The Co-operative Bank has recorded a pre-tax loss of tax of £103.7m (down from £152.1m in 2019) for the year to 31 December 2020.
The Bank said it had enjoyed a resilient financial performance in challenging environment, with its performance targets met or exceeded in line with its plan. Updated guidance expects it to return to profitability from 2021.
It reported a high quality loan book with low-risk credit profile, and said it was supporting customers through the Covid-19 crisis, with growth in SME customers and strong residential mortgage lending. It has granted over 20,500 payment deferrals to support customers with mortgage, loan and credit card payments
CEO Nick Slape said: “Our priority has been to provide customers with the support and reassurance they have needed during this period and to navigate a challenging retail banking market and uncertain economic conditions.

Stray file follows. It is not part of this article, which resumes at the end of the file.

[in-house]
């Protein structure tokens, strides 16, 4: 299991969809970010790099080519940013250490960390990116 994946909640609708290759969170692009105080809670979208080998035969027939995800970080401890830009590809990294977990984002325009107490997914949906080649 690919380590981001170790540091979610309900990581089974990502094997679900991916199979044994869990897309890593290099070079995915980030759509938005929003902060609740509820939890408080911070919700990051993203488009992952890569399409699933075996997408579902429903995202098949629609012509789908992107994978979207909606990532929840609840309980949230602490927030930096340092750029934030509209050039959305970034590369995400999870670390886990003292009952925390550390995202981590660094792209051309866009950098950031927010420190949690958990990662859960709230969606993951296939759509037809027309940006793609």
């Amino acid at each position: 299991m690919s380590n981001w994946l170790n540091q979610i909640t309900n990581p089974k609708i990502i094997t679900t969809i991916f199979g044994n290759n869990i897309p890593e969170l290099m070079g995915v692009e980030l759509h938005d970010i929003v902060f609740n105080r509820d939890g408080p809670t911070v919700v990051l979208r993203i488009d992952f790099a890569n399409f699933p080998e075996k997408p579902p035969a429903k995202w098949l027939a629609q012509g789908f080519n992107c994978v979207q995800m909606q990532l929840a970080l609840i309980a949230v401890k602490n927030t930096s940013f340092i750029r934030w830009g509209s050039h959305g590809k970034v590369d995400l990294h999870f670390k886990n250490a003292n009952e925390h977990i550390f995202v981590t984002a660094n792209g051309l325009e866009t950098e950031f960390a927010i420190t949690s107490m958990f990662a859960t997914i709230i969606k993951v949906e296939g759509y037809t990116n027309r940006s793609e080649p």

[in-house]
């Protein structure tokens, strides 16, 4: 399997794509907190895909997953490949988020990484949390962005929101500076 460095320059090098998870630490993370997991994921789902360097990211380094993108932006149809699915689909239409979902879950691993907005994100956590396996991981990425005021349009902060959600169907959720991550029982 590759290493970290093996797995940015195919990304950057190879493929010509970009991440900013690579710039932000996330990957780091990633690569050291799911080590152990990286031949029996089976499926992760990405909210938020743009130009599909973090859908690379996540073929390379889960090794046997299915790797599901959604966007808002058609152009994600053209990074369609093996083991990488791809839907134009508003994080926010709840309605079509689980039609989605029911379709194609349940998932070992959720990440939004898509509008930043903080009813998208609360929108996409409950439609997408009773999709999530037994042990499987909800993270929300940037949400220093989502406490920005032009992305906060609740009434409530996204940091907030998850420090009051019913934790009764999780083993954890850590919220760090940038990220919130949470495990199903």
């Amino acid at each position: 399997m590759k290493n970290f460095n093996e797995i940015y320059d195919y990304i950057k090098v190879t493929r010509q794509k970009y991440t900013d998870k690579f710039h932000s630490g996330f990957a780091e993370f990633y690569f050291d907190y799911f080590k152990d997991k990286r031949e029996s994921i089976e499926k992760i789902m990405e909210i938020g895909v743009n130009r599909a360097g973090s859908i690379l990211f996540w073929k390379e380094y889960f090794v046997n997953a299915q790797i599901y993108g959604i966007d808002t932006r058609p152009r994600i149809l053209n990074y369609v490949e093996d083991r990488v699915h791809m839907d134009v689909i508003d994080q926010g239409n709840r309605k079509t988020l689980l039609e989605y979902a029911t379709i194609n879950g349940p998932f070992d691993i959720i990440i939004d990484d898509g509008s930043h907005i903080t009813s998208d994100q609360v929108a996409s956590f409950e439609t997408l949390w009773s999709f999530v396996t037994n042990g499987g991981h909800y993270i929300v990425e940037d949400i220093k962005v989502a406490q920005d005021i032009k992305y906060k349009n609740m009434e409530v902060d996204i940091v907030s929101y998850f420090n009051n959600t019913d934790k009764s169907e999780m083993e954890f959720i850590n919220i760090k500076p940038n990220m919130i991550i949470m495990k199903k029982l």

“We end the year having delivered a resilient financial performance that is in line with our plan at this stage in our transformation, and having completed a number of key milestones including separation of IT systems from the Co-op Group, improved digital journeys for our customers, and the issuance of £200m of MREL-qualifying debt.
“As we face into continued difficult times for many people and businesses, we remain committed to providing the support required as well as
continuing to make a positive impact on the environment and the world around us. This matters now more than ever and we are proud of our
record as a beyond carbon neutral bank since 2007, saying no to financing fossil fuels and companies with a poor environmental impact.
“As we look to the future, our commitment to ethical banking will
remain central to our strategy, and we intend to link part of executive pay to ESG targets from 2022 onwards.””
The Bank is no longer owned by the the Co-op Group following the financial crisis of 2012. But it has kept the name in line with its ethical policy and support for the movement via the Hive support organisation for co-ops.